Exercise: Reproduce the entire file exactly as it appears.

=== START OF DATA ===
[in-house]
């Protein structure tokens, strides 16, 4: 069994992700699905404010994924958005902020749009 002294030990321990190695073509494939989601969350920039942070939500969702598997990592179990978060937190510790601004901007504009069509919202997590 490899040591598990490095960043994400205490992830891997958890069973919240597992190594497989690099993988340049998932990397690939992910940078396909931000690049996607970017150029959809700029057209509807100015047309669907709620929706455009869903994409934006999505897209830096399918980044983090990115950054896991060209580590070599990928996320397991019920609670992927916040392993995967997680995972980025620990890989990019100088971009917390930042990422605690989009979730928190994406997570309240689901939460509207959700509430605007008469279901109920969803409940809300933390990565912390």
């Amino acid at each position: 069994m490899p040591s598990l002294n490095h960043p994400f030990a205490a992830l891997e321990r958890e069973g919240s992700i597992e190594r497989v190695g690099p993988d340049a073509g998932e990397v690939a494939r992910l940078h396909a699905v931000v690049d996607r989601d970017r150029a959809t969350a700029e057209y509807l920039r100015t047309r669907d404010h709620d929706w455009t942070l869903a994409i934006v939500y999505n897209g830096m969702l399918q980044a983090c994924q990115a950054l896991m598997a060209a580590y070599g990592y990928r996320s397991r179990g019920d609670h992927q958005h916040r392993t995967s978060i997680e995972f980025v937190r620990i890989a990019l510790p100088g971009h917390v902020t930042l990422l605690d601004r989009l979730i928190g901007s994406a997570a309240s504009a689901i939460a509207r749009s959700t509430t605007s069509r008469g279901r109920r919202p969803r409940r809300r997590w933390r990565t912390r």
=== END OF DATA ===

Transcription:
[in-house]
């Protein structure tokens, strides 16, 4: 069994992700699905404010994924958005902020749009 002294030990321990190695073509494939989601969350920039942070939500969702598997990592179990978060937190510790601004901007504009069509919202997590 490899040591598990490095960043994400205490992830891997958890069973919240597992190594497989690099993988340049998932990397690939992910940078396909931000690049996607970017150029959809700029057209509807100015047309669907709620929706455009869903994409934006999505897209830096399918980044983090990115950054896991060209580590070599990928996320397991019920609670992927916040392993995967997680995972980025620990890989990019100088971009917390930042990422605690989009979730928190994406997570309240689901939460509207959700509430605007008469279901109920969803409940809300933390990565912390």
């Amino acid at each position: 069994m490899p040591s598990l002294n490095h960043p994400f030990a205490a992830l891997e321990r958890e069973g919240s992700i597992e190594r497989v190695g690099p993988d340049a073509g998932e990397v690939a494939r992910l940078h396909a699905v931000v690049d996607r989601d970017r150029a959809t969350a700029e057209y509807l920039r100015t047309r669907d404010h709620d929706w455009t942070l869903a994409i934006v939500y999505n897209g830096m969702l399918q980044a983090c994924q990115a950054l896991m598997a060209a580590y070599g990592y990928r996320s397991r179990g019920d609670h992927q958005h916040r392993t995967s978060i997680e995972f980025v937190r620990i890989a990019l510790p100088g971009h917390v902020t930042l990422l605690d601004r989009l979730i928190g901007s994406a997570a309240s504009a689901i939460a509207r749009s959700t509430t605007s069509r008469g279901r109920r919202p969803r409940r809300r997590w933390r990565t912390r």